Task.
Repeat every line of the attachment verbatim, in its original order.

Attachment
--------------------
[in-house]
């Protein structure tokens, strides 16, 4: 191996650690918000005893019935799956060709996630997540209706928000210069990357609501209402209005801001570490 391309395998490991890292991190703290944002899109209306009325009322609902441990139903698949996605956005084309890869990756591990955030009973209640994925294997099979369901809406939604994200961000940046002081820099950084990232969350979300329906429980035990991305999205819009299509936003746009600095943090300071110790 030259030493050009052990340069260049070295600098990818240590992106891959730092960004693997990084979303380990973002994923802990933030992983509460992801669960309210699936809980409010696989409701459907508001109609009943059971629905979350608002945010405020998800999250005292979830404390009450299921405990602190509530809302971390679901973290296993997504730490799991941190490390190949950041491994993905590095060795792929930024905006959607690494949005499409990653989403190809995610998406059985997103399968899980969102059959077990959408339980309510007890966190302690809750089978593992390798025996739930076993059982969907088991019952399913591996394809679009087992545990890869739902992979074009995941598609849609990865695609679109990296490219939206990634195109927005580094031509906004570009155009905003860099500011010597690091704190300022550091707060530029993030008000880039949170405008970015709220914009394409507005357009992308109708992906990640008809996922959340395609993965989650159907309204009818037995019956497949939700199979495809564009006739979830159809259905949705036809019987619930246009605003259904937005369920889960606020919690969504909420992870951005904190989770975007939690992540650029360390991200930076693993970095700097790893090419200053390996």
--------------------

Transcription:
[in-house]
């Protein structure tokens, strides 16, 4: 191996650690918000005893019935799956060709996630997540209706928000210069990357609501209402209005801001570490 391309395998490991890292991190703290944002899109209306009325009322609902441990139903698949996605956005084309890869990756591990955030009973209640994925294997099979369901809406939604994200961000940046002081820099950084990232969350979300329906429980035990991305999205819009299509936003746009600095943090300071110790 030259030493050009052990340069260049070295600098990818240590992106891959730092960004693997990084979303380990973002994923802990933030992983509460992801669960309210699936809980409010696989409701459907508001109609009943059971629905979350608002945010405020998800999250005292979830404390009450299921405990602190509530809302971390679901973290296993997504730490799991941190490390190949950041491994993905590095060795792929930024905006959607690494949005499409990653989403190809995610998406059985997103399968899980969102059959077990959408339980309510007890966190302690809750089978593992390798025996739930076993059982969907088991019952399913591996394809679009087992545990890869739902992979074009995941598609849609990865695609679109990296490219939206990634195109927005580094031509906004570009155009905003860099500011010597690091704190300022550091707060530029993030008000880039949170405008970015709220914009394409507005357009992308109708992906990640008809996922959340395609993965989650159907309204009818037995019956497949939700199979495809564009006739979830159809259905949705036809019987619930246009605003259904937005369920889960606020919690969504909420992870951005904190989770975007939690992540650029360390991200930076693993970095700097790893090419200053390996």